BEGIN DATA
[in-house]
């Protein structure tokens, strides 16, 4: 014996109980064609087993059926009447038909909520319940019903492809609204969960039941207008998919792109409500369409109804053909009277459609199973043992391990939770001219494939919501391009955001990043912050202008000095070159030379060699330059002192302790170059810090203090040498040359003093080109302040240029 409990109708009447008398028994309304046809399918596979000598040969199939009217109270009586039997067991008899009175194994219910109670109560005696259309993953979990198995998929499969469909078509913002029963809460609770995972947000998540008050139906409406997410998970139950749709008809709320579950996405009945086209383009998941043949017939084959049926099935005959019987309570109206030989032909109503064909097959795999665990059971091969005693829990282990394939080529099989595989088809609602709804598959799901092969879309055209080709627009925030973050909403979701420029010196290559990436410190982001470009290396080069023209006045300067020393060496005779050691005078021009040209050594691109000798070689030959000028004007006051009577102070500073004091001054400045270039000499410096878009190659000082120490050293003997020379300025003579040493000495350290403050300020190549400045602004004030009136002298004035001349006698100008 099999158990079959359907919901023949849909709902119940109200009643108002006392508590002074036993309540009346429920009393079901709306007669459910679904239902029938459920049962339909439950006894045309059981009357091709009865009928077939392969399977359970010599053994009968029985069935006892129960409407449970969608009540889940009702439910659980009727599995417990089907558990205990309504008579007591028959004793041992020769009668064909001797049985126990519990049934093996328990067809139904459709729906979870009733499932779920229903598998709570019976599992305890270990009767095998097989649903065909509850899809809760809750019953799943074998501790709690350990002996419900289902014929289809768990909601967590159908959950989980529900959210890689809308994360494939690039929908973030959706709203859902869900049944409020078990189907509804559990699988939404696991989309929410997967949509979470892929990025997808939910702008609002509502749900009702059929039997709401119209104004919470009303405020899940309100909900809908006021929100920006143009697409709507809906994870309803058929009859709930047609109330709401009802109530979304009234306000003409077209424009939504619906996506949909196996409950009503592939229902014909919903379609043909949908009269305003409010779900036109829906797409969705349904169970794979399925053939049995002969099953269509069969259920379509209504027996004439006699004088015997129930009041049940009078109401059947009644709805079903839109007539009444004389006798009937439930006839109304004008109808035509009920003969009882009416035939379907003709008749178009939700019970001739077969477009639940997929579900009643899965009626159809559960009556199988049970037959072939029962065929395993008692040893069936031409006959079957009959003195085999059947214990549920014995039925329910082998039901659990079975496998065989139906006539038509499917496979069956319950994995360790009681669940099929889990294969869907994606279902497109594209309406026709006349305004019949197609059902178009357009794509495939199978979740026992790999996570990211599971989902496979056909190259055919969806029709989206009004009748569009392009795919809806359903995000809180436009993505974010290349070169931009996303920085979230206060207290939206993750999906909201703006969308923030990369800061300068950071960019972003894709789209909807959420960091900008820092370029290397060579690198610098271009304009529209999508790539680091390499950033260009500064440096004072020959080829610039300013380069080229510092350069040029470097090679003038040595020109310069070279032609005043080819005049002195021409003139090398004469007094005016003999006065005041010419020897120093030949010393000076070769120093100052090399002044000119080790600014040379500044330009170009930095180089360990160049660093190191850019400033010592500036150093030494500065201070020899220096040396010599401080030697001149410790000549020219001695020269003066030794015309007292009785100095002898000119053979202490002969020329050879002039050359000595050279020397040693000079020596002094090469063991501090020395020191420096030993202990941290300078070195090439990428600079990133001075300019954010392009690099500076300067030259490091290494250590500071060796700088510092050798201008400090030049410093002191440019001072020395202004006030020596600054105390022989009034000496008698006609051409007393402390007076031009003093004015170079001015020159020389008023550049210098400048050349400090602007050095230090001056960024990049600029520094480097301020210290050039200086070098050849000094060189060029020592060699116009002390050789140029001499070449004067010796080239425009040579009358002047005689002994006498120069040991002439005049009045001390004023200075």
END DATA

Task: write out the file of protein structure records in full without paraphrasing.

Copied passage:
[in-house]
């Protein structure tokens, strides 16, 4: 014996109980064609087993059926009447038909909520319940019903492809609204969960039941207008998919792109409500369409109804053909009277459609199973043992391990939770001219494939919501391009955001990043912050202008000095070159030379060699330059002192302790170059810090203090040498040359003093080109302040240029 409990109708009447008398028994309304046809399918596979000598040969199939009217109270009586039997067991008899009175194994219910109670109560005696259309993953979990198995998929499969469909078509913002029963809460609770995972947000998540008050139906409406997410998970139950749709008809709320579950996405009945086209383009998941043949017939084959049926099935005959019987309570109206030989032909109503064909097959795999665990059971091969005693829990282990394939080529099989595989088809609602709804598959799901092969879309055209080709627009925030973050909403979701420029010196290559990436410190982001470009290396080069023209006045300067020393060496005779050691005078021009040209050594691109000798070689030959000028004007006051009577102070500073004091001054400045270039000499410096878009190659000082120490050293003997020379300025003579040493000495350290403050300020190549400045602004004030009136002298004035001349006698100008 099999158990079959359907919901023949849909709902119940109200009643108002006392508590002074036993309540009346429920009393079901709306007669459910679904239902029938459920049962339909439950006894045309059981009357091709009865009928077939392969399977359970010599053994009968029985069935006892129960409407449970969608009540889940009702439910659980009727599995417990089907558990205990309504008579007591028959004793041992020769009668064909001797049985126990519990049934093996328990067809139904459709729906979870009733499932779920229903598998709570019976599992305890270990009767095998097989649903065909509850899809809760809750019953799943074998501790709690350990002996419900289902014929289809768990909601967590159908959950989980529900959210890689809308994360494939690039929908973030959706709203859902869900049944409020078990189907509804559990699988939404696991989309929410997967949509979470892929990025997808939910702008609002509502749900009702059929039997709401119209104004919470009303405020899940309100909900809908006021929100920006143009697409709507809906994870309803058929009859709930047609109330709401009802109530979304009234306000003409077209424009939504619906996506949909196996409950009503592939229902014909919903379609043909949908009269305003409010779900036109829906797409969705349904169970794979399925053939049995002969099953269509069969259920379509209504027996004439006699004088015997129930009041049940009078109401059947009644709805079903839109007539009444004389006798009937439930006839109304004008109808035509009920003969009882009416035939379907003709008749178009939700019970001739077969477009639940997929579900009643899965009626159809559960009556199988049970037959072939029962065929395993008692040893069936031409006959079957009959003195085999059947214990549920014995039925329910082998039901659990079975496998065989139906006539038509499917496979069956319950994995360790009681669940099929889990294969869907994606279902497109594209309406026709006349305004019949197609059902178009357009794509495939199978979740026992790999996570990211599971989902496979056909190259055919969806029709989206009004009748569009392009795919809806359903995000809180436009993505974010290349070169931009996303920085979230206060207290939206993750999906909201703006969308923030990369800061300068950071960019972003894709789209909807959420960091900008820092370029290397060579690198610098271009304009529209999508790539680091390499950033260009500064440096004072020959080829610039300013380069080229510092350069040029470097090679003038040595020109310069070279032609005043080819005049002195021409003139090398004469007094005016003999006065005041010419020897120093030949010393000076070769120093100052090399002044000119080790600014040379500044330009170009930095180089360990160049660093190191850019400033010592500036150093030494500065201070020899220096040396010599401080030697001149410790000549020219001695020269003066030794015309007292009785100095002898000119053979202490002969020329050879002039050359000595050279020397040693000079020596002094090469063991501090020395020191420096030993202990941290300078070195090439990428600079990133001075300019954010392009690099500076300067030259490091290494250590500071060796700088510092050798201008400090030049410093002191440019001072020395202004006030020596600054105390022989009034000496008698006609051409007393402390007076031009003093004015170079001015020159020389008023550049210098400048050349400090602007050095230090001056960024990049600029520094480097301020210290050039200086070098050849000094060189060029020592060699116009002390050789140029001499070449004067010796080239425009040579009358002047005689002994006498120069040991002439005049009045001390004023200075």